An interpretation of the recent economic crisis, protests and state repression in Sri Lanka
Current economic crisis of Sri Lanka and economic inequality
A discussion of policy issues for progressive politics in contemporary Sri Lanka baed on the concept of state formation
A different view on the recent economic crisis of Sri Lanka with focus on the nature of the state
State formation has to be always studied in global context. This article focuses on this dimension with a focus on Sri Lanka
Summary of a framework for analysing Sri Lankan state formation and relevance for understanding present context.
This article shows the link between capitalist transition and the presidential system/PTA. These are both used as instruments of state repression. They need to be removed, not reformed, for progressive transformation of Sri Lankan society.
Sunil Bastian is a political economist. His current research interests are politics of state formation and development of capitalism in Sri Lanka. He has published widely, and is the editor of Devolution and Development in Sri Lanka (1994). He has co-edited with Nicola Bastian, Assessing Participation, A debate from South Asia (1996), and with Robin Luckham, Can Democracy be Designed? The Politics of Institutional Choice in Conflict-torn Societies (2003) published by Zed Press, London. His most recent publication is The Politics of Foreign Aid in Sri Lanka. Promoting Markets and Supporting Peace (2007). He has been a Senior Research Fellow at the International Centre for Ethnic Studies, Colombo and chairperson of the Centre for Poverty Analysis. He has more than two decades of consultancy experience with a range of donor agencies.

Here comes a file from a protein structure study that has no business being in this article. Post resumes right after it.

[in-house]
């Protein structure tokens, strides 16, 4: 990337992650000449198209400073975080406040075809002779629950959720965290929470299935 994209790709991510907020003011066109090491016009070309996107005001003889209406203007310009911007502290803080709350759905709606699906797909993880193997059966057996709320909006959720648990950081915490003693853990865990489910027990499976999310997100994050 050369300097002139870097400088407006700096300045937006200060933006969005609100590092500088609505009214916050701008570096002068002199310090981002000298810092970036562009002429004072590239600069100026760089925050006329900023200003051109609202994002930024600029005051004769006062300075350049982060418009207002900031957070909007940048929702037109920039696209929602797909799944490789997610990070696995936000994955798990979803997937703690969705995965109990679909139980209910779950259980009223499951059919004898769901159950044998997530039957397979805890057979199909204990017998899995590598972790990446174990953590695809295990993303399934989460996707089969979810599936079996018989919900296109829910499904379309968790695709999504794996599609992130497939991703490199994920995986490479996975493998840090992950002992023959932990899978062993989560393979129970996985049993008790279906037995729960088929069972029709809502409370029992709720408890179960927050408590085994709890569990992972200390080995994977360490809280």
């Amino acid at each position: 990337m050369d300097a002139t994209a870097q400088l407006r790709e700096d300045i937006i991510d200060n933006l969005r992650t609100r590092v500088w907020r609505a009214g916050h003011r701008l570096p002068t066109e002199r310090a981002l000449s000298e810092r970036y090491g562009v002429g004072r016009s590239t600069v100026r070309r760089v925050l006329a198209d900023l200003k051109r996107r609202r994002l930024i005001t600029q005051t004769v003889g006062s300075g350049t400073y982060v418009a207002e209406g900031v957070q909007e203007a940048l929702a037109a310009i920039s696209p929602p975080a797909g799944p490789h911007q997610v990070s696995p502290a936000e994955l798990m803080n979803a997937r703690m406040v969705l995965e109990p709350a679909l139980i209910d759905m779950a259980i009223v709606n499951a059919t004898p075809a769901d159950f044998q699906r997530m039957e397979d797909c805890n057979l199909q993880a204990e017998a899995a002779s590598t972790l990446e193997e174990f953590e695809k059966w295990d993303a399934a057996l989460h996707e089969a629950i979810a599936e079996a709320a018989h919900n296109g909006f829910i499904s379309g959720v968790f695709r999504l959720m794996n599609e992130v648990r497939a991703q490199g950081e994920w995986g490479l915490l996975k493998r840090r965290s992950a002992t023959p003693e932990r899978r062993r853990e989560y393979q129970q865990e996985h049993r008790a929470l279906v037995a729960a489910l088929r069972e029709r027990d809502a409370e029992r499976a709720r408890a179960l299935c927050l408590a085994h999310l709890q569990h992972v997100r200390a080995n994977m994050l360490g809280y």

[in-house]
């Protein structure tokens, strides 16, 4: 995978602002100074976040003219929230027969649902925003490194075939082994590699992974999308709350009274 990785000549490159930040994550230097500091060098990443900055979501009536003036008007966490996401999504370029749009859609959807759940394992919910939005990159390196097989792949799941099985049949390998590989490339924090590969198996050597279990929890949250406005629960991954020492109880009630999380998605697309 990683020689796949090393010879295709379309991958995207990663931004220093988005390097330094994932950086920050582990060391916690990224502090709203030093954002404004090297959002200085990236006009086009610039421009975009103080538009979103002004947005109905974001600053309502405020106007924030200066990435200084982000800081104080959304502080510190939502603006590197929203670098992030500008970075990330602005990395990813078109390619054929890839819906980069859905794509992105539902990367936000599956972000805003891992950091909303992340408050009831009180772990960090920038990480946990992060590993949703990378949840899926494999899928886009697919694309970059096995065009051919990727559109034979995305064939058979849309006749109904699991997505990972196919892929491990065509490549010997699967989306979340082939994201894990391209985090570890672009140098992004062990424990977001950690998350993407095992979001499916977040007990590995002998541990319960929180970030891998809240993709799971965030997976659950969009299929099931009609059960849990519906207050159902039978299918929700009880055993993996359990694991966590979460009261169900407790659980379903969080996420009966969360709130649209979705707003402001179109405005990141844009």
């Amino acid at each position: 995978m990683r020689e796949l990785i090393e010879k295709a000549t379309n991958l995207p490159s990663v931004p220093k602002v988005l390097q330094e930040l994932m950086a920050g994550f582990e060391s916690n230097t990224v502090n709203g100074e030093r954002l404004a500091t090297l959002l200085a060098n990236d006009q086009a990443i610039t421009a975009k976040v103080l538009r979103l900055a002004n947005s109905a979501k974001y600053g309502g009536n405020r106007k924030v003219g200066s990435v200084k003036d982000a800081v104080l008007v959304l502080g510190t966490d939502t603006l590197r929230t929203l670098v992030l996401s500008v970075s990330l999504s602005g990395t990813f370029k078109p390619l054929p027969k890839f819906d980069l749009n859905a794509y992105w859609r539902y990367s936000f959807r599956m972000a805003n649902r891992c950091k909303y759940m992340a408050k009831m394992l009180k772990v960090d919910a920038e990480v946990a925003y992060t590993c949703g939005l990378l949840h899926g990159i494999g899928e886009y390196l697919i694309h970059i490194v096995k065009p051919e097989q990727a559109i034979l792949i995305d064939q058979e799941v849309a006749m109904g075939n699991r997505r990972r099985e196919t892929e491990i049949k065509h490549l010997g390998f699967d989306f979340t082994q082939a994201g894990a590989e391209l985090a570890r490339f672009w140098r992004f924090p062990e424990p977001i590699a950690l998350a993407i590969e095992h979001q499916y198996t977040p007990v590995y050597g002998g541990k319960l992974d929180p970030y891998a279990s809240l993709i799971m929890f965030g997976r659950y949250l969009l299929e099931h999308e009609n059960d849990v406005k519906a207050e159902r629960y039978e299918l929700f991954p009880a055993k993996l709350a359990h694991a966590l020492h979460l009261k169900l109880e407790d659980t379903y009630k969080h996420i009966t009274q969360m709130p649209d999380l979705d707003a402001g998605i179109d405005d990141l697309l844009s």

Can democracy be designed?
(2003) Co-editor, Can Democracy be Designed? London: Zed Books.
Sustaining a state in conflict: Politics of foreign aid in Sri Lanka, Colombo:ICES, (2018)
This study focuses on politics of foreign aid to Sri Lanka from developed countries of the West, Japan and multilateral agencies during the period 1977 to end of the armed conflict in 2009. This period is characterised by economic policies that emphasised liberal economic policies and an armed conflict resulting from the Tamil demand for a separate state. The study looks at politics of foreign aid in this context. Foreign aid played a dual role. It helped to sustain a state engaged in an armed conflict, while at the same time trying to promote a negotiated settlement. Therefore it was neither a do-gooder that liberals tend to believe nor a 'foreign devil that Sinhala nationalists like to see.
Devolution and Development in Sri Lanka
(1994) Editor, Devolution and Development. New Delhi: Konark Publishers.
The politics of foreign Aid in Sri Lanka
(2007) Politics of foreign aid in Sri Lanka, Promoting markets and supporting peace. Colombo: International Centre for Ethnic Studies.
Copyright @ 2024 Sunil Bastian.